Lemonade (LMND 1.20%) is a young company looking to disrupt an old industry -- insurance. The company offers a platform that streamlines the way customers deal with insurance, from the buying process to filing claims.
As a young company, Lemonade is going to experience growing pains along the way. Although it has increased its customer base and policies written rapidly through its renters and pet insurance products, it has also seen expenses rise just as fast. Increased claims and an aggressive customer acquisition strategy have resulted in mounting losses -- which may be why its stock is down more than 70% from its peak earlier this year.
Revenues are up, but so are losses
First, let's focus on the positives for Lemonade in the third quarter. The company brought in $35.7 million in revenue, up 101% from the same quarter last year. This came as net earned premiums increased 105%. However, its loss expenses, or the amount paid out to settle insurance claims, jumped from $6.7 million last year to $17.5 million in this most recent quarter.
As a result of higher losses, Lemonade's loss ratio jumped from last year. The loss ratio is used in insurance and compares losses paid out to premiums earned. A ratio below 100% means the company is retaining more premiums than it pays out in claims. The lower the ratio, the better the profitability for the company. Lemonade management's goal is to remain below a 75% loss ratio for all of its businesses.
Lemonade's gross loss ratio was 77% in the third quarter, up from 72% in the same quarter last year. In 2021, its loss ratio of 88% is up from 71% last year. Winter storms across Texas and Oklahoma hurt the company earlier this year.
Let's look at our legacy insurance companies to put this loss ratio in perspective. Through the first three quarter of 2021, property insurer Chubb has a loss ratio of 59%. Automotive-focused insurers Progressive and Allstate have loss ratios of 76% and 71%, respectively. From a loss-ratio perspective, Lemonade has seen improvements and isn't far off its more established competitors.
Adding new customers comes at a cost
Lemonade is adding customers at a rapid pace, and expenses are up as a result. The company has invested heavily in technology while upping marketing expenses to add customers. In the third quarter, technology development was $14 million, up 170% from last year. Meanwhile, marketing costs of $42 million were up another 90% from last year.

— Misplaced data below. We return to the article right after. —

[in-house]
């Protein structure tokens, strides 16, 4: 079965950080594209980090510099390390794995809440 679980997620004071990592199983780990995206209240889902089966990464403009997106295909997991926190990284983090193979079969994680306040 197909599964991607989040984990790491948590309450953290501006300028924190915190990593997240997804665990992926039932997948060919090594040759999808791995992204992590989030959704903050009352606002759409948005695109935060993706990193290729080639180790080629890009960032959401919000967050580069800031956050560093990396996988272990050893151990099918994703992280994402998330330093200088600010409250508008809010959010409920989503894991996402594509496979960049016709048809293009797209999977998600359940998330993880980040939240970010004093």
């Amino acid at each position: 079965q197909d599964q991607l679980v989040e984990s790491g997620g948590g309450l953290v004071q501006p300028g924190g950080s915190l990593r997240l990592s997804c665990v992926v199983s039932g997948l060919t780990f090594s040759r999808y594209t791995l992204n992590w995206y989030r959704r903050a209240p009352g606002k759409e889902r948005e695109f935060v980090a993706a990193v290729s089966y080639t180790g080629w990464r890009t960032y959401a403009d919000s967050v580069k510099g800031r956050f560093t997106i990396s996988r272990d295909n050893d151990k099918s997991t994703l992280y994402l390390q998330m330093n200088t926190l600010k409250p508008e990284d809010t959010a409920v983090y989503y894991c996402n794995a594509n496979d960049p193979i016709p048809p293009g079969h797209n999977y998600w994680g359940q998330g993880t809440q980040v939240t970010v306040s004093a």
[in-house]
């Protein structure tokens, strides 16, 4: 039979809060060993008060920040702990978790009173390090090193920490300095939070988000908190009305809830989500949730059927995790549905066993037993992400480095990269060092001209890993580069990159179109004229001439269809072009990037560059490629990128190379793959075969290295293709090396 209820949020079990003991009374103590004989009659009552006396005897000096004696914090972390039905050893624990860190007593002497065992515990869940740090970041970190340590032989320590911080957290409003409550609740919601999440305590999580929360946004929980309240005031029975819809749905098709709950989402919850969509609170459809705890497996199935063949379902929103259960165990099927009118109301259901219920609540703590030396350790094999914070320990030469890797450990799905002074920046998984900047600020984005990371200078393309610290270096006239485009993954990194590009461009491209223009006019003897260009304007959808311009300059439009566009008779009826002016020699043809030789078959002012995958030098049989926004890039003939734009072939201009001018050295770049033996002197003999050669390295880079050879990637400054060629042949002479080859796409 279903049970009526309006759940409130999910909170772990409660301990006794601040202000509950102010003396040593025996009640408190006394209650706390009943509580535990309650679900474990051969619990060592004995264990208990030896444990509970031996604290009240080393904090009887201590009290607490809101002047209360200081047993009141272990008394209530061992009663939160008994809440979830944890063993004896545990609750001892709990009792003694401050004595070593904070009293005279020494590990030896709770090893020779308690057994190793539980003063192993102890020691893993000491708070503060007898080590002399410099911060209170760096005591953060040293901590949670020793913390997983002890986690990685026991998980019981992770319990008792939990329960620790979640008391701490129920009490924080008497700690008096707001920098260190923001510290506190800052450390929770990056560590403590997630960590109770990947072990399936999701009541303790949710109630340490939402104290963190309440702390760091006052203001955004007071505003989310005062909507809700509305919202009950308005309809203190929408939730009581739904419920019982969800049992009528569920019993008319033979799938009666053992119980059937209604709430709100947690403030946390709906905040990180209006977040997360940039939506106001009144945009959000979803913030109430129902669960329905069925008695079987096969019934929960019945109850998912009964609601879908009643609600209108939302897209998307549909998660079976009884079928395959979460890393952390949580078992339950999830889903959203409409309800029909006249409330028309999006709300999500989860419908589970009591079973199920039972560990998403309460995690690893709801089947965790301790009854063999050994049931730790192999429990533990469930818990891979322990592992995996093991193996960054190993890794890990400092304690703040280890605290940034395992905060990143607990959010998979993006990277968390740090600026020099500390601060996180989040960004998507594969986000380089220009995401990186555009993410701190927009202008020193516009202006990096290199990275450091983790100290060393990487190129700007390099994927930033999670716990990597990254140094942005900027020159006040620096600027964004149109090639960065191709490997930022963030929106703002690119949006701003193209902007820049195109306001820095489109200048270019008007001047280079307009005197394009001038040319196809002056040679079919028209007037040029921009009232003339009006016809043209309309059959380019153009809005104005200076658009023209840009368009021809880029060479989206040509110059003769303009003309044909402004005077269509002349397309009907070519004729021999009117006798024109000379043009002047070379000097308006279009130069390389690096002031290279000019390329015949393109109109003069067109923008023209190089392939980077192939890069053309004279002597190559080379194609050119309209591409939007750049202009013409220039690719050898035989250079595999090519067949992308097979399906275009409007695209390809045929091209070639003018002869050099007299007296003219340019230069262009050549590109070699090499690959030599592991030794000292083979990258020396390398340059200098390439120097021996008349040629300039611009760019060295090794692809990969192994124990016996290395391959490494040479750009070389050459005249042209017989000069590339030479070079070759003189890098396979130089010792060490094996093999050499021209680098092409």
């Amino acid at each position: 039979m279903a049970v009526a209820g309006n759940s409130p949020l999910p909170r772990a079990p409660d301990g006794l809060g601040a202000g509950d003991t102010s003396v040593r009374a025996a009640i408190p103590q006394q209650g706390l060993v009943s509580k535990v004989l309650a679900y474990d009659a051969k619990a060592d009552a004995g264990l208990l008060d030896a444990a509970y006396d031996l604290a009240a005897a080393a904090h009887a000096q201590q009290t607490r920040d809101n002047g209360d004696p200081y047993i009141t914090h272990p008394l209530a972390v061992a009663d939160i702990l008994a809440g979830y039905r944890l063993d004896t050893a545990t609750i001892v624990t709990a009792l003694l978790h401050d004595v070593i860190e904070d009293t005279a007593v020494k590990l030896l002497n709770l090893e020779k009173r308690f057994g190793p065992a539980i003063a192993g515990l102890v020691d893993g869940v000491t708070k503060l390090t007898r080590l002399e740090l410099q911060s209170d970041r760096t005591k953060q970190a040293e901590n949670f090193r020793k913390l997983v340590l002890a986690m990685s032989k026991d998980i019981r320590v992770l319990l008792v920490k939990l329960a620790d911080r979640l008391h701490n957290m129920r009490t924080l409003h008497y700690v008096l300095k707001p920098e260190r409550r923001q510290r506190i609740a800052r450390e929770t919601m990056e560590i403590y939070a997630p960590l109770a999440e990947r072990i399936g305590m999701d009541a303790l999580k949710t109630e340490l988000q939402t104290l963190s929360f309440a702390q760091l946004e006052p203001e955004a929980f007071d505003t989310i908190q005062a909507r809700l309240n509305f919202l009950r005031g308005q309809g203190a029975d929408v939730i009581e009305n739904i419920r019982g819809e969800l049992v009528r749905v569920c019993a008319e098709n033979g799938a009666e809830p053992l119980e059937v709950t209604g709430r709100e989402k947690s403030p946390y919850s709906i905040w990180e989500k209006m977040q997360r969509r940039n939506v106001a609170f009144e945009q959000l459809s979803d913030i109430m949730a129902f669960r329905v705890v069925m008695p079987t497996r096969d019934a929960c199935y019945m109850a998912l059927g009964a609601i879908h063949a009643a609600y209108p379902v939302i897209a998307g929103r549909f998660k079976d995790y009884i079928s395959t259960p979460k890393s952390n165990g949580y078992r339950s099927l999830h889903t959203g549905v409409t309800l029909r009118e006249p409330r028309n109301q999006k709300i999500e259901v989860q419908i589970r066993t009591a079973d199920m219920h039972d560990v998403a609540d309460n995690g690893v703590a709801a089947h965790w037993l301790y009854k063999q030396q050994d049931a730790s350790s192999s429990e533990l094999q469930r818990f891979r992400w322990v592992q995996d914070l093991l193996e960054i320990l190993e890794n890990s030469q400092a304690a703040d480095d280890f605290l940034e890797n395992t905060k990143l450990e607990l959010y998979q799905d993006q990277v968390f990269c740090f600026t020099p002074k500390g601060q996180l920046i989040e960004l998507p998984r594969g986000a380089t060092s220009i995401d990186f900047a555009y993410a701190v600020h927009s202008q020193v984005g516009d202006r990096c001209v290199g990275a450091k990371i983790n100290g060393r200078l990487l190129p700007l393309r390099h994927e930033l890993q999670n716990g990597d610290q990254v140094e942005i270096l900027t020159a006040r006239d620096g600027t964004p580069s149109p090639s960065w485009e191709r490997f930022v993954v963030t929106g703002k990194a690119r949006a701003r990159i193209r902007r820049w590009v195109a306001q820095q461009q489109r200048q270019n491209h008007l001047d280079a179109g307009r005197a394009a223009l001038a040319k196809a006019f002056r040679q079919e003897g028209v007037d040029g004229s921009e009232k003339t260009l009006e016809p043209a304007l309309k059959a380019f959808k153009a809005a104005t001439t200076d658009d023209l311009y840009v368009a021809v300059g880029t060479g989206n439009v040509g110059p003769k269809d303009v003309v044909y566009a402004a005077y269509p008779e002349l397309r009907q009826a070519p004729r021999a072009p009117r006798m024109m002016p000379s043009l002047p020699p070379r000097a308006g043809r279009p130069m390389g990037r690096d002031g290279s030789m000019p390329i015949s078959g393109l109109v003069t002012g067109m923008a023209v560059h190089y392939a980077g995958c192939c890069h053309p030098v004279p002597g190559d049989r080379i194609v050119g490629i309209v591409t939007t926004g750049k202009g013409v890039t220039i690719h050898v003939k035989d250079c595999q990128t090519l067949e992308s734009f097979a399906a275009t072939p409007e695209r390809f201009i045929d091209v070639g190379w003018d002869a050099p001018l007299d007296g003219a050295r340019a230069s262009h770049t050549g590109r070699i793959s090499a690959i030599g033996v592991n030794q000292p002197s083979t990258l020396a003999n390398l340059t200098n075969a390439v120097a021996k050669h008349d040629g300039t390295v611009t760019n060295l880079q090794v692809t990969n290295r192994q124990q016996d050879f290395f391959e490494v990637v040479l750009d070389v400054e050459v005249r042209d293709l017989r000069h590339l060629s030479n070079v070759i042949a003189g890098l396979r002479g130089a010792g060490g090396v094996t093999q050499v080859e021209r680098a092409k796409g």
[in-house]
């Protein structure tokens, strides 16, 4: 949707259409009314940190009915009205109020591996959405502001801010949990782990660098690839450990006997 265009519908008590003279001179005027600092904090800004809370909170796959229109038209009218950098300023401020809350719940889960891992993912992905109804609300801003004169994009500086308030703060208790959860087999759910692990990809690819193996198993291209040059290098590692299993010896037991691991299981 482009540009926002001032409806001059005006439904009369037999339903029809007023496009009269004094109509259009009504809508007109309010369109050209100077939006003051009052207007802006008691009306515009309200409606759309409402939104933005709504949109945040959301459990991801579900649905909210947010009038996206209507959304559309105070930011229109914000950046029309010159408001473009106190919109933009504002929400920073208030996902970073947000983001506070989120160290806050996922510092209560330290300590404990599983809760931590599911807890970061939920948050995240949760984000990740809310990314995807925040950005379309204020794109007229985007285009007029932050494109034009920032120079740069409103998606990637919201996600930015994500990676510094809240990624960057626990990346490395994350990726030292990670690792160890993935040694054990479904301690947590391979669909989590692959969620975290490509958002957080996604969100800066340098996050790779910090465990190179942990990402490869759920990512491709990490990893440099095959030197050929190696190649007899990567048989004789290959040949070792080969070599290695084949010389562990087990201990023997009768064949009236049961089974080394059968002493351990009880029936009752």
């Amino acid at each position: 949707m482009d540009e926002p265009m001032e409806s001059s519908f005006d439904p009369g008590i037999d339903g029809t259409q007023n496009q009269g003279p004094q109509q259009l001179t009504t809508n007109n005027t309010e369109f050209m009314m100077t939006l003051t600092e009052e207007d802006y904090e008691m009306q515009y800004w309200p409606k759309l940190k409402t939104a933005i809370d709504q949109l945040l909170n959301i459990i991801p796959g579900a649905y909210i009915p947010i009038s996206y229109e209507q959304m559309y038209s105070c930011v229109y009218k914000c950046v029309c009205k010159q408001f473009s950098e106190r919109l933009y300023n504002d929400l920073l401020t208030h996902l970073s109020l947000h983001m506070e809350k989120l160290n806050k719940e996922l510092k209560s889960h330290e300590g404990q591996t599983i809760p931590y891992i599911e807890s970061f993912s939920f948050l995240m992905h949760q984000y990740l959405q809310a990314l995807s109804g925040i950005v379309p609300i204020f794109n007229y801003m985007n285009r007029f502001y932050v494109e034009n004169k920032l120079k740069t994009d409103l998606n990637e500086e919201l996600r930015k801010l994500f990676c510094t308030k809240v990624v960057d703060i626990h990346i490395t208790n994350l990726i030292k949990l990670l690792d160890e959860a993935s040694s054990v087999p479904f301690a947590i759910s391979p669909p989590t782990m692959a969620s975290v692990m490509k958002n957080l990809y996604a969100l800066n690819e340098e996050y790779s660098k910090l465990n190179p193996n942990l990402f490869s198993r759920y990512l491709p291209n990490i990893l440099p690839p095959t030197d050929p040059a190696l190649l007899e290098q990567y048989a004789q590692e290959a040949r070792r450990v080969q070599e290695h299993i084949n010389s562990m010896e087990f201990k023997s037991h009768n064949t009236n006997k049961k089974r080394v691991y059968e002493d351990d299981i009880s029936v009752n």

This, along with higher loss expenses, hit the bottom line. Its net loss came in at $66.4 million during the quarter, more than double last year's net loss of $30.9 million in the comparable period.
While these elevated expenses affected Lemonade's bottom line, the company is rapidly expanding its customer base. In-force premiums, or the total value of Lemonade's current policies, increased 84% to $347 million during the quarter, while its customer count grew 45% from last year to 1.3 million.
Lemonade looks to convert current customers to its newest product
Lemonade continues to expand. On Nov. 3, it said it was rolling out its car insurance product, Lemonade Car. The product now is available in Illinois, and the company expects to introduce it nationwide soon.
This opens up a significant opportunity for the insurer. Estimates peg the U.S. car insurance industry at around $300 billion. That's 70 times larger than the renters and pet insurance markets that Lemonade now serves.
One move it made to speed up this rollout is the acquisition of Metromile, a car insurer that is cut from the same cloth as Lemonade. Metromile also uses big data and AI to revolutionize car insurance and focuses on a pay-per-mile model. It is licensed in 49 states and currently writes policies in eight. The acquisition boosts Lemonade's auto insurance endeavors, giving it more than 95,000 policies in force.
However, Metromile has had net losses of $171 million this year, up from a $36 million loss the year before. Metromile itself is still a young and growing company, so Lemonade will take on losses as it combines the two businesses.
The stock will see volatility as it forges ahead
Lemonade has the potential to be a stellar company. Its focus on AI and automation to underwrite policies could pay off, especially now with its Lemonade Car insurance product.
However, it has work to do before it can become profitable. The company is undergoing rapid customer acquisition and will incur higher expenses as it builds out its car insurance product alongside its other insurance lines.
As the losses pile up, its stock will continue to see volatility. Its disruptive potential makes it a speculative stock suitable for growth investors with a long-term perspective in mind and who are willing to withstand the ups and downs in the meantime.